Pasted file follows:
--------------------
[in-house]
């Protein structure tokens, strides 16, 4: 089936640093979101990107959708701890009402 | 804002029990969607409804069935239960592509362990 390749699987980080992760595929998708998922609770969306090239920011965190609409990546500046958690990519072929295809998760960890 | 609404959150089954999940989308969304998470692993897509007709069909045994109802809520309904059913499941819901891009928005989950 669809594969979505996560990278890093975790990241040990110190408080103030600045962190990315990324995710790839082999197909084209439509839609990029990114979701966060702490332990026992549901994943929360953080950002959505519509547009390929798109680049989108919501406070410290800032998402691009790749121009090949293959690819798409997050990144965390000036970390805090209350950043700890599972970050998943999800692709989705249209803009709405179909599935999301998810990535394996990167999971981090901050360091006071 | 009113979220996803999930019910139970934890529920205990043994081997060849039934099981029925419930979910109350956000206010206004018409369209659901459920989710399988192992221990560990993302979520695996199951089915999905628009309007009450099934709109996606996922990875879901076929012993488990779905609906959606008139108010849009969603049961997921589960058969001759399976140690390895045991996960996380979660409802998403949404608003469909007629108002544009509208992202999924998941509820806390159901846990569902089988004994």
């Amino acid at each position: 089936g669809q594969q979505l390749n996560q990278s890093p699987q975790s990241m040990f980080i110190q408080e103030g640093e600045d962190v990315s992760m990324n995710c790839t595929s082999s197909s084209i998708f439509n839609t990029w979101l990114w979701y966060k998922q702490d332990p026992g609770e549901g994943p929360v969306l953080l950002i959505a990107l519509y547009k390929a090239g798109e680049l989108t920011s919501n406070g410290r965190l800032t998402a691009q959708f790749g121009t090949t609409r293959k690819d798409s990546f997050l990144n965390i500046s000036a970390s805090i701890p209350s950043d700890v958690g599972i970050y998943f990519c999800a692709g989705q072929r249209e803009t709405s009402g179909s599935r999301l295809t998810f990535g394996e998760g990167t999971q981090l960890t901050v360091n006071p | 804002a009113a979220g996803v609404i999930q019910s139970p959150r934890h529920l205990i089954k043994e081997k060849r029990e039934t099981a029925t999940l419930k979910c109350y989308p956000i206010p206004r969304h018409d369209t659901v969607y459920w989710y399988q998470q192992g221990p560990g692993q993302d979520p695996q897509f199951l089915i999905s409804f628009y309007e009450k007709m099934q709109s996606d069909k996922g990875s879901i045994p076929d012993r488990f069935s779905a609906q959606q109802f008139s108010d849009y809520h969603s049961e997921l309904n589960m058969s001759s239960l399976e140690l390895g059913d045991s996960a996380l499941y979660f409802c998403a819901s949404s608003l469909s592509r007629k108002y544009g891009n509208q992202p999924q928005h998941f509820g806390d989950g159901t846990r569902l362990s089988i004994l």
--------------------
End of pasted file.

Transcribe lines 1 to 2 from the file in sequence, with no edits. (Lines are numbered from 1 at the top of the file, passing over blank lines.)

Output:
[in-house]
């Protein structure tokens, strides 16, 4: 089936640093979101990107959708701890009402 | 804002029990969607409804069935239960592509362990 390749699987980080992760595929998708998922609770969306090239920011965190609409990546500046958690990519072929295809998760960890 | 609404959150089954999940989308969304998470692993897509007709069909045994109802809520309904059913499941819901891009928005989950 669809594969979505996560990278890093975790990241040990110190408080103030600045962190990315990324995710790839082999197909084209439509839609990029990114979701966060702490332990026992549901994943929360953080950002959505519509547009390929798109680049989108919501406070410290800032998402691009790749121009090949293959690819798409997050990144965390000036970390805090209350950043700890599972970050998943999800692709989705249209803009709405179909599935999301998810990535394996990167999971981090901050360091006071 | 009113979220996803999930019910139970934890529920205990043994081997060849039934099981029925419930979910109350956000206010206004018409369209659901459920989710399988192992221990560990993302979520695996199951089915999905628009309007009450099934709109996606996922990875879901076929012993488990779905609906959606008139108010849009969603049961997921589960058969001759399976140690390895045991996960996380979660409802998403949404608003469909007629108002544009509208992202999924998941509820806390159901846990569902089988004994």